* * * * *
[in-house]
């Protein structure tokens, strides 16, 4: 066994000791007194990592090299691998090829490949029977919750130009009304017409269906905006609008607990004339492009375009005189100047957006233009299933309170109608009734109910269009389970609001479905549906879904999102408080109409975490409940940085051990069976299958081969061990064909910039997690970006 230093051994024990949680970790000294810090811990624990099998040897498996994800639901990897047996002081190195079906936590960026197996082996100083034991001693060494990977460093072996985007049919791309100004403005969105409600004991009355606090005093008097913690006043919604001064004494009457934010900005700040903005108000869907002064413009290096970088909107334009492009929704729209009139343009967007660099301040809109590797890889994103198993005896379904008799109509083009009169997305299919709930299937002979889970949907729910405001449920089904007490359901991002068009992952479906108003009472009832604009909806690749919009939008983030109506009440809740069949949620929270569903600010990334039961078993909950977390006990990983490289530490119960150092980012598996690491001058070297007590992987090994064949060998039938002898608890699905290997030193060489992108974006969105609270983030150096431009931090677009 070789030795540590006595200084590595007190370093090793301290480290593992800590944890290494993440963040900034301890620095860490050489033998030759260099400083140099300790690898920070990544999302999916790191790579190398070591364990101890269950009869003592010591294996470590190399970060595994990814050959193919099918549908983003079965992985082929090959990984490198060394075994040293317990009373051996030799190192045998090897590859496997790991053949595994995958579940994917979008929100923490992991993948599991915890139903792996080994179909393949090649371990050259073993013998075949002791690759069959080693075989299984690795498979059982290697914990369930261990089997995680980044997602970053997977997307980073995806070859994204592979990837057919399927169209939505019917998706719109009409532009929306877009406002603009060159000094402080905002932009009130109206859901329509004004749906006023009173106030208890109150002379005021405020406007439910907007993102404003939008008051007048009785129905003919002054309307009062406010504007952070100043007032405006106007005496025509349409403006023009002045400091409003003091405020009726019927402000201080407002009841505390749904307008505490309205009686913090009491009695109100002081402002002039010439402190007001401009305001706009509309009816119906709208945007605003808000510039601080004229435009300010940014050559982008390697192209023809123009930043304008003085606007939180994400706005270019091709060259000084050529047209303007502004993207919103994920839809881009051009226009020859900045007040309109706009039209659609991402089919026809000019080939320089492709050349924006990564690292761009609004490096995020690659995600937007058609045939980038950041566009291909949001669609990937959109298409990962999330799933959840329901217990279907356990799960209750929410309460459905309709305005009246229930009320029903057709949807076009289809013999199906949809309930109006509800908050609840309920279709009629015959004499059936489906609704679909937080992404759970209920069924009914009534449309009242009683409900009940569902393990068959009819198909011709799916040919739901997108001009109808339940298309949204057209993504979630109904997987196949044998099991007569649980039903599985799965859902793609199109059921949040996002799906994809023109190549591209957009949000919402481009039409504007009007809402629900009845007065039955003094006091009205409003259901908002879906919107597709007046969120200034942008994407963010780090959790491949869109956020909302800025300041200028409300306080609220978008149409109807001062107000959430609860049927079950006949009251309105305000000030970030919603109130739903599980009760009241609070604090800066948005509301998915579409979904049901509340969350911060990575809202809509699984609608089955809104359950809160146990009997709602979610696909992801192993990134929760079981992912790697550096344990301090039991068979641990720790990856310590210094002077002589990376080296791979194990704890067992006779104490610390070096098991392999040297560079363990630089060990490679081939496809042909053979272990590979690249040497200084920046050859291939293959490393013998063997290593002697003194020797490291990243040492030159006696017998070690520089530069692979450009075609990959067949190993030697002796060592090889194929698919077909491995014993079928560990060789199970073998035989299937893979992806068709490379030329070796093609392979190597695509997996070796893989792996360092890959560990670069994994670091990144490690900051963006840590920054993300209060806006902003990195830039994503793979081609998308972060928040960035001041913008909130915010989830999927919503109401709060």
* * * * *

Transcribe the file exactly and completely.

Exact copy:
[in-house]
């Protein structure tokens, strides 16, 4: 066994000791007194990592090299691998090829490949029977919750130009009304017409269906905006609008607990004339492009375009005189100047957006233009299933309170109608009734109910269009389970609001479905549906879904999102408080109409975490409940940085051990069976299958081969061990064909910039997690970006 230093051994024990949680970790000294810090811990624990099998040897498996994800639901990897047996002081190195079906936590960026197996082996100083034991001693060494990977460093072996985007049919791309100004403005969105409600004991009355606090005093008097913690006043919604001064004494009457934010900005700040903005108000869907002064413009290096970088909107334009492009929704729209009139343009967007660099301040809109590797890889994103198993005896379904008799109509083009009169997305299919709930299937002979889970949907729910405001449920089904007490359901991002068009992952479906108003009472009832604009909806690749919009939008983030109506009440809740069949949620929270569903600010990334039961078993909950977390006990990983490289530490119960150092980012598996690491001058070297007590992987090994064949060998039938002898608890699905290997030193060489992108974006969105609270983030150096431009931090677009 070789030795540590006595200084590595007190370093090793301290480290593992800590944890290494993440963040900034301890620095860490050489033998030759260099400083140099300790690898920070990544999302999916790191790579190398070591364990101890269950009869003592010591294996470590190399970060595994990814050959193919099918549908983003079965992985082929090959990984490198060394075994040293317990009373051996030799190192045998090897590859496997790991053949595994995958579940994917979008929100923490992991993948599991915890139903792996080994179909393949090649371990050259073993013998075949002791690759069959080693075989299984690795498979059982290697914990369930261990089997995680980044997602970053997977997307980073995806070859994204592979990837057919399927169209939505019917998706719109009409532009929306877009406002603009060159000094402080905002932009009130109206859901329509004004749906006023009173106030208890109150002379005021405020406007439910907007993102404003939008008051007048009785129905003919002054309307009062406010504007952070100043007032405006106007005496025509349409403006023009002045400091409003003091405020009726019927402000201080407002009841505390749904307008505490309205009686913090009491009695109100002081402002002039010439402190007001401009305001706009509309009816119906709208945007605003808000510039601080004229435009300010940014050559982008390697192209023809123009930043304008003085606007939180994400706005270019091709060259000084050529047209303007502004993207919103994920839809881009051009226009020859900045007040309109706009039209659609991402089919026809000019080939320089492709050349924006990564690292761009609004490096995020690659995600937007058609045939980038950041566009291909949001669609990937959109298409990962999330799933959840329901217990279907356990799960209750929410309460459905309709305005009246229930009320029903057709949807076009289809013999199906949809309930109006509800908050609840309920279709009629015959004499059936489906609704679909937080992404759970209920069924009914009534449309009242009683409900009940569902393990068959009819198909011709799916040919739901997108001009109808339940298309949204057209993504979630109904997987196949044998099991007569649980039903599985799965859902793609199109059921949040996002799906994809023109190549591209957009949000919402481009039409504007009007809402629900009845007065039955003094006091009205409003259901908002879906919107597709007046969120200034942008994407963010780090959790491949869109956020909302800025300041200028409300306080609220978008149409109807001062107000959430609860049927079950006949009251309105305000000030970030919603109130739903599980009760009241609070604090800066948005509301998915579409979904049901509340969350911060990575809202809509699984609608089955809104359950809160146990009997709602979610696909992801192993990134929760079981992912790697550096344990301090039991068979641990720790990856310590210094002077002589990376080296791979194990704890067992006779104490610390070096098991392999040297560079363990630089060990490679081939496809042909053979272990590979690249040497200084920046050859291939293959490393013998063997290593002697003194020797490291990243040492030159006696017998070690520089530069692979450009075609990959067949190993030697002796060592090889194929698919077909491995014993079928560990060789199970073998035989299937893979992806068709490379030329070796093609392979190597695509997996070796893989792996360092890959560990670069994994670091990144490690900051963006840590920054993300209060806006902003990195830039994503793979081609998308972060928040960035001041913008909130915010989830999927919503109401709060």